Egypt death toll is raised to 525

A day after bloody clashes left hundreds dead in Cairo following a police raid of two camps of supporters of ousted president Mohamed, Egypt’s Health Ministry has raised the official death toll to 525.

The Muslim Brotherhood says the actual number of dead is far more than what the Ministry of Health claims. Brotherhood’s spokesman Gehad el-Haddad tweets:

As The Post’s Abby Hauslohner reports, Wednesday was the deadliest day in Egypt since the 2011 uprising that toppled autocrat Hosni Mubarak, and the fallout dealt a further blow to the prospect that the country might resume its path toward democracy.

Anup Kaphle
August 15, 9:05 am
  • Anup Kaphle August 15, 9:05 am

Inside the hospital in Rabaa

Alice Fordham, a reporter for the National, based in Abu Dhabi, posted this image from from Rabaa al-Adawiya, which was one of the sites of bloody clashes on Wednesday.

Heba Morayef, the director of Human Rights Watch in Egypt, posted this image of people going through ID cards inside the mosque to find out if their relatives were among the dead.

Fordham’s tweets from the Liltaqmeen al-Sahy Hospital in Nasr City, which is close to Rabaa, give a sense of the chaos inside the medical center.

Anup Kaphle
August 15, 9:15 am
  • Anup Kaphle August 15, 9:15 am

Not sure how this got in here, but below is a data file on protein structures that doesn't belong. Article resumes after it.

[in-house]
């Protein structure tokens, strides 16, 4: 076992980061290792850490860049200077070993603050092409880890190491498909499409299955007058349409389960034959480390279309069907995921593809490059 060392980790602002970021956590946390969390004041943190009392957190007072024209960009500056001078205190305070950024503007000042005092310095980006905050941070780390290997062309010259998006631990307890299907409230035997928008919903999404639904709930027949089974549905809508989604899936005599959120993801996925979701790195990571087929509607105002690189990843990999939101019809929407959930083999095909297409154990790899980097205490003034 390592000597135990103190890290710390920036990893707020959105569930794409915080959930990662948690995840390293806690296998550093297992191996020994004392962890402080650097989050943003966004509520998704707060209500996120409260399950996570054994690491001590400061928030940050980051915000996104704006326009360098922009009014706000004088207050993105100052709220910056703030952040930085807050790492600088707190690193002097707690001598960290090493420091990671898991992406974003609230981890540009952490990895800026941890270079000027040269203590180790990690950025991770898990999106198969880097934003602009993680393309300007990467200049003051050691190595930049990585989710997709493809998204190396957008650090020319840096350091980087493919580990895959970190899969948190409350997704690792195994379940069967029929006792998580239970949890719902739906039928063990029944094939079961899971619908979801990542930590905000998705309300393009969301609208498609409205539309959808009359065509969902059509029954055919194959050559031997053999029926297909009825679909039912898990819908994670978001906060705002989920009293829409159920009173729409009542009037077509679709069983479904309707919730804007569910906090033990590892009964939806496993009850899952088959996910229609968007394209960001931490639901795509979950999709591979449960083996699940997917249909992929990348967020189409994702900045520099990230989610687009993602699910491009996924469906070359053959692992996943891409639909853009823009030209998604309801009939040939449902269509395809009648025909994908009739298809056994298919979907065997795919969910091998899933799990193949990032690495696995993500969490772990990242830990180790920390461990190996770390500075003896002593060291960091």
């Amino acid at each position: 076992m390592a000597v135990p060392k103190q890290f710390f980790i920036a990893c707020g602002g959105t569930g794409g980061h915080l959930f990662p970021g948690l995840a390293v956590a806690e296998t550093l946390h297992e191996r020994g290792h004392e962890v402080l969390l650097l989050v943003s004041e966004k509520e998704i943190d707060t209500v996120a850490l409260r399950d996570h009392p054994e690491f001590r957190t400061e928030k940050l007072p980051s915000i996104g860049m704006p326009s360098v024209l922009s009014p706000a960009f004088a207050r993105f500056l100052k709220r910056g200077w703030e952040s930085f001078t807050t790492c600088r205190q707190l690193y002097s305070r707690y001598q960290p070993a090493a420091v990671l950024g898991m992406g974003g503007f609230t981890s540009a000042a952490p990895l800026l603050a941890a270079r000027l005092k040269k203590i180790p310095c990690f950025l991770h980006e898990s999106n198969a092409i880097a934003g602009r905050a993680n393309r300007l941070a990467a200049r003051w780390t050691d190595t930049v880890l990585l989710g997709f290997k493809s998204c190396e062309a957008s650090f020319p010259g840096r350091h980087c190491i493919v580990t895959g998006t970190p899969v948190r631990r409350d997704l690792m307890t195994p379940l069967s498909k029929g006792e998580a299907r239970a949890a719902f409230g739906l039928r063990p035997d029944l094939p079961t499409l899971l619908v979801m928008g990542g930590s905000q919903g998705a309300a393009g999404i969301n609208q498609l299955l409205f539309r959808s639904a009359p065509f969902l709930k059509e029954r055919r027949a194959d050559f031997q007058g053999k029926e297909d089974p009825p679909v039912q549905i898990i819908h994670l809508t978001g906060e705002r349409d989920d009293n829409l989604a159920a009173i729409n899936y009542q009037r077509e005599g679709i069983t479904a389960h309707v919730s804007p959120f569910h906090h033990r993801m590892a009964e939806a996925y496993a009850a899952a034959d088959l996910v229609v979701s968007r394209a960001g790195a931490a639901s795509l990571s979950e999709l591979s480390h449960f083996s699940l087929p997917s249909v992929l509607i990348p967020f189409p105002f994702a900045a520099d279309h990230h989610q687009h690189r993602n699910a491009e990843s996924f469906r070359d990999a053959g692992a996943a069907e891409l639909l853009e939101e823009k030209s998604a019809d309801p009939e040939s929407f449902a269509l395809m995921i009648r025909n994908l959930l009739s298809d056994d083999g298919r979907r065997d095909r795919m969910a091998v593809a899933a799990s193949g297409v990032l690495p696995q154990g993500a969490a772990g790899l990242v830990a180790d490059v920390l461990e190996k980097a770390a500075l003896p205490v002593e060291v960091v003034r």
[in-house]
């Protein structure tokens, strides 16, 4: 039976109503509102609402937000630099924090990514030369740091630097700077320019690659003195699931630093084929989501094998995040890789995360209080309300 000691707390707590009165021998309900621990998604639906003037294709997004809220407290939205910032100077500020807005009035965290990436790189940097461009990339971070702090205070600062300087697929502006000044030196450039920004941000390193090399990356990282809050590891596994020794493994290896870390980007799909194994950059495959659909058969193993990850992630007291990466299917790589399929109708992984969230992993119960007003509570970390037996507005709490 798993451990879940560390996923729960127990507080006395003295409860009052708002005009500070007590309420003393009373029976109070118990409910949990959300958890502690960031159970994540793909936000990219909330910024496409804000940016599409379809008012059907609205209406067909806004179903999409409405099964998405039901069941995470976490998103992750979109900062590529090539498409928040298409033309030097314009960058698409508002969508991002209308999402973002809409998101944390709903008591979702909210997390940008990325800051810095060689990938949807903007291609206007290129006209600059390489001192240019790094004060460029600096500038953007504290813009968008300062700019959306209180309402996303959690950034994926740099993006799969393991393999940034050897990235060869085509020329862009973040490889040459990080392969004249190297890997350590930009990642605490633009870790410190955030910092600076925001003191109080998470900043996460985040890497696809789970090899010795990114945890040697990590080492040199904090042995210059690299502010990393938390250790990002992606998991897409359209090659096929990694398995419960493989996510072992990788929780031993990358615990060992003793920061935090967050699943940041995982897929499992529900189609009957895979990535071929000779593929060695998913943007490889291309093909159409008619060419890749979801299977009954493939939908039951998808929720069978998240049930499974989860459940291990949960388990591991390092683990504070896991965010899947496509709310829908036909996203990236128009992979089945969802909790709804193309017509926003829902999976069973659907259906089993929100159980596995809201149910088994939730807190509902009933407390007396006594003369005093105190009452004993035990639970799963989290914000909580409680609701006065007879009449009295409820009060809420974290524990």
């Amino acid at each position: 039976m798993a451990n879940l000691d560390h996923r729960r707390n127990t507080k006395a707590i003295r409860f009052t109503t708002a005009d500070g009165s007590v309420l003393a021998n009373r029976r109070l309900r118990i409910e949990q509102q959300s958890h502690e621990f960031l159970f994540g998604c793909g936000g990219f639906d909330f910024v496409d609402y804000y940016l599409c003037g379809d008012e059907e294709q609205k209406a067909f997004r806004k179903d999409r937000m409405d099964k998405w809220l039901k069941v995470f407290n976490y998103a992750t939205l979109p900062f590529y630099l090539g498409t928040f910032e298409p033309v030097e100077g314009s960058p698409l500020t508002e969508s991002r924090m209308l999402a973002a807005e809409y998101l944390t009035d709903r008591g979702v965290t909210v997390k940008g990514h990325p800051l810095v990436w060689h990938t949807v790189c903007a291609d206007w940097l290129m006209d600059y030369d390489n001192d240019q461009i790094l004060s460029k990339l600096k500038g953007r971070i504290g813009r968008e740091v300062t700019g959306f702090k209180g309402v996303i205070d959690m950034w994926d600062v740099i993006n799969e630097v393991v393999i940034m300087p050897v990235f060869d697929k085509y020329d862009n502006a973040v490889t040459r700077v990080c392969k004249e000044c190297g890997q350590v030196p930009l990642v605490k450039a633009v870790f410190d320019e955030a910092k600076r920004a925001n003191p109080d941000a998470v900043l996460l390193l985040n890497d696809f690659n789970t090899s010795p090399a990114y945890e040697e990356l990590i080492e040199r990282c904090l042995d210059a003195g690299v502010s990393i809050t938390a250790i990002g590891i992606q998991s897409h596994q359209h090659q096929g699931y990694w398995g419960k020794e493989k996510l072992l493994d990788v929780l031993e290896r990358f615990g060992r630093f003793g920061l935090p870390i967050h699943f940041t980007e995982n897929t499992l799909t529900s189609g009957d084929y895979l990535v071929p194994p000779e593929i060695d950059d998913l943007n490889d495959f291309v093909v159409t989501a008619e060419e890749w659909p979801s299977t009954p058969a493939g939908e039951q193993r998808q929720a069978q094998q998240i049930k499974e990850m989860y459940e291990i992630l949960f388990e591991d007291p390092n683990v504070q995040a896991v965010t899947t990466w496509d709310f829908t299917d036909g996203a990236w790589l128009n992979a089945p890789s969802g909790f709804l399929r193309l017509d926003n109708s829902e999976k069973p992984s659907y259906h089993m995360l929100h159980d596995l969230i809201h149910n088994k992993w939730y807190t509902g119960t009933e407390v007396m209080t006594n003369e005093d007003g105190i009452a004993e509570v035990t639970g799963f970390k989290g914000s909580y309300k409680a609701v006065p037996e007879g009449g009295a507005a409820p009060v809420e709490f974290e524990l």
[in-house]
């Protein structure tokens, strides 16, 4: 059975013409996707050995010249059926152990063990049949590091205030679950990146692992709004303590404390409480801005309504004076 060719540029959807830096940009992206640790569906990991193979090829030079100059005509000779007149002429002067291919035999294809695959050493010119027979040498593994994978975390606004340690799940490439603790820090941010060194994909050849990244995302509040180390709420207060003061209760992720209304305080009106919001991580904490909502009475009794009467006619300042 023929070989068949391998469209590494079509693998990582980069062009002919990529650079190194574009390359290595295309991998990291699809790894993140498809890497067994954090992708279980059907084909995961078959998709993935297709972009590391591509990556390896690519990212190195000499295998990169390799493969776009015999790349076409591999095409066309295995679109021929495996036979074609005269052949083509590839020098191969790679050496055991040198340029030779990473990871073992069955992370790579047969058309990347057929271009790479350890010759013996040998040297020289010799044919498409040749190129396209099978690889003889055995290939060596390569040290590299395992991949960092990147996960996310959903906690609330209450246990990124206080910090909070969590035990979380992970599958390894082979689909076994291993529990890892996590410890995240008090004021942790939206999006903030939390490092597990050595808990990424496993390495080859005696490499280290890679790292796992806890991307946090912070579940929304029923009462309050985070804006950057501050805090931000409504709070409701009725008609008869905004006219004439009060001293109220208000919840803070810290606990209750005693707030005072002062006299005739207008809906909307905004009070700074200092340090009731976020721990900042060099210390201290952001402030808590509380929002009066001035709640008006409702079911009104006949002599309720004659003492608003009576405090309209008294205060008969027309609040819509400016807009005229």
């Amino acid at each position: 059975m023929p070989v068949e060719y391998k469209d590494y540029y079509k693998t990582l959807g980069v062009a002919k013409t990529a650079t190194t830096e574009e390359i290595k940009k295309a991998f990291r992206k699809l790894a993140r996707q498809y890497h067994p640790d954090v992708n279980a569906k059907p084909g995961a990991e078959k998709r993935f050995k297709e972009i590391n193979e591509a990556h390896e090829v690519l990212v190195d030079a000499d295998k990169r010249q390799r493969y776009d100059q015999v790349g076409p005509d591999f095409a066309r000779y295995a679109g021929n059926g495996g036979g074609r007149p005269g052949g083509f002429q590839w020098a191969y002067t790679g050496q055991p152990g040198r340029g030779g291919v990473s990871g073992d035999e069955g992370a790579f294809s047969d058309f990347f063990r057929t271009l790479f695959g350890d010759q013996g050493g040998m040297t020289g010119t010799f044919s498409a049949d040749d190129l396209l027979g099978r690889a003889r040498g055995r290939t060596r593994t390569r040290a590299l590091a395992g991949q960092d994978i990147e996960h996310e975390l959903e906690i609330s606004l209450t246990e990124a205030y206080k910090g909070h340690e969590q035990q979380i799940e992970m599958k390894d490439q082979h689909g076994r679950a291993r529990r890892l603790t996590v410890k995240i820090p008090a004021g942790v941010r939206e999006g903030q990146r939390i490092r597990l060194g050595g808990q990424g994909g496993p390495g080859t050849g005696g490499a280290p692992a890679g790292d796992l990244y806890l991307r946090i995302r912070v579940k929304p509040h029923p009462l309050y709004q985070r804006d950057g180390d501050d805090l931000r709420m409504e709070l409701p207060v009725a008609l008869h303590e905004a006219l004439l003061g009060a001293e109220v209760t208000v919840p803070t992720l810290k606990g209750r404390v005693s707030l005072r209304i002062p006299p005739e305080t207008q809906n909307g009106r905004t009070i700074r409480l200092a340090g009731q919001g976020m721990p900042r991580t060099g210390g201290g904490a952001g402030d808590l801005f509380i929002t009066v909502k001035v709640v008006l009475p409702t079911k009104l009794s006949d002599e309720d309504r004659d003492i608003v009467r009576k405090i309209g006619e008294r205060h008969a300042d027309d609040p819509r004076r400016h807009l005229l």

Haunting aerial footage of Cairo

An aerial footage published by the BBC shows Cairo burning, with multiple fires on the street corners, a vehicle ablaze on the bridge, and absolutely no one on the streets of a city that is usually vibrant at that time of night.

Anup Kaphle
August 15, 9:22 am
  • Anup Kaphle August 15, 9:22 am

Obama to make a statement on Egypt

The White House says President Obama will make a statement on Egypt at 10:15 EST, from Martha’s Vineyard, where he is on a vacation.

In an article published late Wednesday, Reuters said that the bloodshed may have forced the Obama administration to consider adopting a more muscular stance toward Egypt’s military.

As a first step, two U.S. officials said, the administration might respond to the violence in which more than 200 people were killed by scrapping the “Bright Star” exercises, which occur every two years and are a major point of pride for the Egyptian military.

“They’re taking a hard look at it,” said a U.S. official who was not authorized to speak publicly about the matter.


Anup Kaphle
August 15, 9:43 am
  • Anup Kaphle August 15, 9:43 am